To help you navigate this page, use the following links:
- Virginia Redistricting and Statewide Maps
- Bedford County Redistricting
- Franklin County Redistricting
- Pittsylvania County Redistricting
The 2020 Census required voting district maps to be redrawn nationwide, and our lake area districts have changed. Note that the changes will take place for the 2022 Congressional election.
Summary of 2021 redistricting
Redistricting occurs every 10 years in the United States, following each U.S. Census. The census provides current demographic data, which is used to recalibrate election districts (redistricting). This is necessary to ensure that elected officials at all levels represent approximately equal populations compared to other districts at the same level. The 2020 U.S. Census was used for redistricting last year. This has resulted in new Congressional, House of Delegates, Virginia Senate and county electoral districts. The new maps will be in effect in 2022 elections.
Use the following links to view new statewide district maps, from the Virginia Redistricting Commission.
- House of Delegates: Interactive map or PDF of new map
- Senate Districts: Interactive map or PDF of new map
- Congressional Districts: Interactive map or PDF of new map
- Links to County maps are listed under county, below.
Overview of New Districts
- Bedford County side of the lake will be in House of Delegates District 53 and Senate District 8.
- Franklin County side of the lake will be in House of Delegates District 39 and Senate District 7.
- Franklin and Bedford County will both be in Congressional District 9.
- Pittsylvania County will be in House of Delegates District 48, Senate District 9 and Congressional District 5.
- To find out if your county maps have changed, see notes under the counties below.
TimeTable for 2021 Redistricting
- On November 3, 2020, Virginia residents voted to amend the state’s Constitution to authorize the establishment of the Virginia Redistricting Commission.
- On the October 25, 2021, deadline, the Virginia Redistricting Commission failed to approve any maps for Congress or the state legislature. In keeping with the Virginia Constitution, the task shifted to the Virginia Supreme Court.
- On December 8, 2021, the Supreme Court of Virginia announced public hearings on redistricting maps proposed by the Court’s special masters.
- On December 28, 2021, the Supreme Court of Virginia Redistricting Final Order approved maps establishing voting districts for the Senate of Virginia, the House of Delegates of Virginia, and Virginia’s representatives to the United States House of Representatives.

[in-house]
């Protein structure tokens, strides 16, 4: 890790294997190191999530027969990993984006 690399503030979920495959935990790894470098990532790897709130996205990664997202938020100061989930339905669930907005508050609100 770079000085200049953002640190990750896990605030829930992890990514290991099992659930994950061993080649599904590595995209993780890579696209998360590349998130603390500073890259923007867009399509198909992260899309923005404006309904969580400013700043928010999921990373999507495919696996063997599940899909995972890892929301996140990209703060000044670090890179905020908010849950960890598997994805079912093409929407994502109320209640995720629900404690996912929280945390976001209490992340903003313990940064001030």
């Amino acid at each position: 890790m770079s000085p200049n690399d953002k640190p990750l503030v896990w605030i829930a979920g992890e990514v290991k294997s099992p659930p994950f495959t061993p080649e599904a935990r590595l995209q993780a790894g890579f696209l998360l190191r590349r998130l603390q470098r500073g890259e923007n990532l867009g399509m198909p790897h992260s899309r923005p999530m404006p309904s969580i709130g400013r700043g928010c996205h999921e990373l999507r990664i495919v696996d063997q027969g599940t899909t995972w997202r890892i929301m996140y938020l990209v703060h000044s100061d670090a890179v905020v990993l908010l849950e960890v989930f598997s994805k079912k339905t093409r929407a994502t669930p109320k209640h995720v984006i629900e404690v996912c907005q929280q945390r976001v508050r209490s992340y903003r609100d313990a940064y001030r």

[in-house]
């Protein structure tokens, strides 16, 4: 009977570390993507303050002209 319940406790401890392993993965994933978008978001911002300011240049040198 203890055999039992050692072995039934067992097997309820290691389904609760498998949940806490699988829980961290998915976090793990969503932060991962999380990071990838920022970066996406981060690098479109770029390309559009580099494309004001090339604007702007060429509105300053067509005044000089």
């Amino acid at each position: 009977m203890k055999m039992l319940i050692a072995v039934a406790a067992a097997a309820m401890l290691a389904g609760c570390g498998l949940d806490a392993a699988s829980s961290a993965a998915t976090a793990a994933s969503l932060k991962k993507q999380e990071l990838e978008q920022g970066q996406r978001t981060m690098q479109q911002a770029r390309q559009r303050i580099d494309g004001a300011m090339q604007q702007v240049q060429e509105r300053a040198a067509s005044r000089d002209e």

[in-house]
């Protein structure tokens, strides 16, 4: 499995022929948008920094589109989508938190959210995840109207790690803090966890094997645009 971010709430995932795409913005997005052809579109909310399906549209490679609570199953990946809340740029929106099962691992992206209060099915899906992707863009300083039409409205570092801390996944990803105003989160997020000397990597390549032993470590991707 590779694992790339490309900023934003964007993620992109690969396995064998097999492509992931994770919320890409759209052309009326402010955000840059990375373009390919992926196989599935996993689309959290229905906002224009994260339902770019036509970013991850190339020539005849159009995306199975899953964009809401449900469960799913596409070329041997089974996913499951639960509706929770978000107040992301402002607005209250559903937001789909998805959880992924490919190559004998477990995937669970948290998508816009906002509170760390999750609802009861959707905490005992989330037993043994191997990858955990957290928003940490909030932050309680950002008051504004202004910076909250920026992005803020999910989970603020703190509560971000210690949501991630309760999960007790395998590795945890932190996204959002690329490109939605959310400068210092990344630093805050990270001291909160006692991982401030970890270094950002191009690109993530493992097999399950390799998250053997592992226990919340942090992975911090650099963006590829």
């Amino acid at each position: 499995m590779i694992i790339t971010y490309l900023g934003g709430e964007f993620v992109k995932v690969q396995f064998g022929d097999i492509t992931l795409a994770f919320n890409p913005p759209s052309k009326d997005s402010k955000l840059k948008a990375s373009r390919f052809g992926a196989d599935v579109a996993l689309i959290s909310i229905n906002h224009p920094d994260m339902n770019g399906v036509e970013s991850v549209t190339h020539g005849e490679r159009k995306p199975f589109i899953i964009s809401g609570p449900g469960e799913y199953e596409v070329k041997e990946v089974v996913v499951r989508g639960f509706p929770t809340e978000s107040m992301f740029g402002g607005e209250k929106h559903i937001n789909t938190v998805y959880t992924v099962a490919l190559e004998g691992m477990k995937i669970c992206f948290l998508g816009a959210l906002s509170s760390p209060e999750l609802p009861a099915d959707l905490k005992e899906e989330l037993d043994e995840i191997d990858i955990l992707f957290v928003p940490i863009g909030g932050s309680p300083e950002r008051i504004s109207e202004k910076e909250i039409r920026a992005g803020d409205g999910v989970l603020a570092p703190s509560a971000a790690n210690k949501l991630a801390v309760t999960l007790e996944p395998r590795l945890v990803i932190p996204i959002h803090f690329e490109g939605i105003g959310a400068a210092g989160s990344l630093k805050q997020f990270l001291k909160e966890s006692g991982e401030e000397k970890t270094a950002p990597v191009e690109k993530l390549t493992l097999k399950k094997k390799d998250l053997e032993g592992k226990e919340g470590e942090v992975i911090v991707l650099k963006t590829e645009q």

- Following this, redistricting became the responsibility of each Virginia county to draw its local maps.
Bedford County Redistricting
Based on the 2020 Census population figures, the Bedford County, VA, Redistricting Committee has proposed changes to the County Election Boundaries. Use this link to view the new county voting districts with options for comparison with current maps.
Franklin County Redistricting
On March 15, Franklin County’s Board of Supervisors approved new election district boundaries. View the new maps using this link. All maps will be printed and posted in the lobby of the Administration Building at 1255 Franklin Street in Rocky Mount.
Only minor changes were made to keep about the same number of people in each district. All seven election districts remain, with the same names. Polling locations have also remained the same, with one name change.
The maps were prepared by the Geographic Information Systems (GIS) department, and they comply with local, state and federal guidelines.
Next steps include approval by the Virginia Attorney General and official approval of voting locations. The Registrar will then digitize registered voter records for the state and, before the next election, each voter will receive a Letter of Notification confirming election district, precinct and polling place.
Pittsylvania County Redistricting
Pittsylvania County recently completed the process of redrawing lines for local election districts, precincts and polling places. This redistricting process is required to be completed every 10 years. In December of 2021, the Board of Supervisors adopted Redistricting Plan A, which, out of the three proposed options, most closely resembles the current district lines. This new plan was passed on to the State Attorney General for certification. For more information about this process, read about Pittsylvania Redistricting here.
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